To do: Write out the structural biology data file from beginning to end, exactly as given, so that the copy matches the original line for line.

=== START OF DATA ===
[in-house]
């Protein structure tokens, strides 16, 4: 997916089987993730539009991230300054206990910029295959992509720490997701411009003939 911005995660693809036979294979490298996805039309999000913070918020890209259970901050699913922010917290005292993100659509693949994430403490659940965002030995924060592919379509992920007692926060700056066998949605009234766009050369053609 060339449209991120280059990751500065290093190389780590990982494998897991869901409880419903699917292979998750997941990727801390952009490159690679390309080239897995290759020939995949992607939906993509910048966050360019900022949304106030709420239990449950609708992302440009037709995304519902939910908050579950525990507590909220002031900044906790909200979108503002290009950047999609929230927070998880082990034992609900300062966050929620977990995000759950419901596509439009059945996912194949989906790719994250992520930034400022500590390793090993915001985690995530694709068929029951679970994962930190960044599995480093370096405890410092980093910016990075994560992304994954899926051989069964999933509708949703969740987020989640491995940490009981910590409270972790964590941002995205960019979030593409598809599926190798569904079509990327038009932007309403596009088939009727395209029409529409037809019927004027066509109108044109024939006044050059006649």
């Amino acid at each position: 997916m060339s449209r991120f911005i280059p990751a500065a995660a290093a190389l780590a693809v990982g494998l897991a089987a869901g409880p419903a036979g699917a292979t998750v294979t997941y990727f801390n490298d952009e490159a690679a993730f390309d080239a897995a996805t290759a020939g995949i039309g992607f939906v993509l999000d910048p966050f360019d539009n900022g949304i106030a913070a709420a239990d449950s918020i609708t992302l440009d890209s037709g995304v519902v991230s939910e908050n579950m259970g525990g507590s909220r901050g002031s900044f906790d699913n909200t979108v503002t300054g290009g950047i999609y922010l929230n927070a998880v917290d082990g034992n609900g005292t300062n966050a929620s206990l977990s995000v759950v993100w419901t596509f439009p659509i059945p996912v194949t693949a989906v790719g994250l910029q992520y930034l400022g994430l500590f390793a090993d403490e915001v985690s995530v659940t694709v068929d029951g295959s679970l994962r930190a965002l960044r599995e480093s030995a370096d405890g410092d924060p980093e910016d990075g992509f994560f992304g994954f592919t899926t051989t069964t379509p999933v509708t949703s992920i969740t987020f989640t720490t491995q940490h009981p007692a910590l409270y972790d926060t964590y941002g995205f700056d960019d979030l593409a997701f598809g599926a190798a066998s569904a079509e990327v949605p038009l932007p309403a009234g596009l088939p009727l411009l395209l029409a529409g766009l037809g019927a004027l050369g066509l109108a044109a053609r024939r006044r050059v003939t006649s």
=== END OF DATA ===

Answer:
[in-house]
């Protein structure tokens, strides 16, 4: 997916089987993730539009991230300054206990910029295959992509720490997701411009003939 911005995660693809036979294979490298996805039309999000913070918020890209259970901050699913922010917290005292993100659509693949994430403490659940965002030995924060592919379509992920007692926060700056066998949605009234766009050369053609 060339449209991120280059990751500065290093190389780590990982494998897991869901409880419903699917292979998750997941990727801390952009490159690679390309080239897995290759020939995949992607939906993509910048966050360019900022949304106030709420239990449950609708992302440009037709995304519902939910908050579950525990507590909220002031900044906790909200979108503002290009950047999609929230927070998880082990034992609900300062966050929620977990995000759950419901596509439009059945996912194949989906790719994250992520930034400022500590390793090993915001985690995530694709068929029951679970994962930190960044599995480093370096405890410092980093910016990075994560992304994954899926051989069964999933509708949703969740987020989640491995940490009981910590409270972790964590941002995205960019979030593409598809599926190798569904079509990327038009932007309403596009088939009727395209029409529409037809019927004027066509109108044109024939006044050059006649």
């Amino acid at each position: 997916m060339s449209r991120f911005i280059p990751a500065a995660a290093a190389l780590a693809v990982g494998l897991a089987a869901g409880p419903a036979g699917a292979t998750v294979t997941y990727f801390n490298d952009e490159a690679a993730f390309d080239a897995a996805t290759a020939g995949i039309g992607f939906v993509l999000d910048p966050f360019d539009n900022g949304i106030a913070a709420a239990d449950s918020i609708t992302l440009d890209s037709g995304v519902v991230s939910e908050n579950m259970g525990g507590s909220r901050g002031s900044f906790d699913n909200t979108v503002t300054g290009g950047i999609y922010l929230n927070a998880v917290d082990g034992n609900g005292t300062n966050a929620s206990l977990s995000v759950v993100w419901t596509f439009p659509i059945p996912v194949t693949a989906v790719g994250l910029q992520y930034l400022g994430l500590f390793a090993d403490e915001v985690s995530v659940t694709v068929d029951g295959s679970l994962r930190a965002l960044r599995e480093s030995a370096d405890g410092d924060p980093e910016d990075g992509f994560f992304g994954f592919t899926t051989t069964t379509p999933v509708t949703s992920i969740t987020f989640t720490t491995q940490h009981p007692a910590l409270y972790d926060t964590y941002g995205f700056d960019d979030l593409a997701f598809g599926a190798a066998s569904a079509e990327v949605p038009l932007p309403a009234g596009l088939p009727l411009l395209l029409a529409g766009l037809g019927a004027l050369g066509l109108a044109a053609r024939r006044r050059v003939t006649s």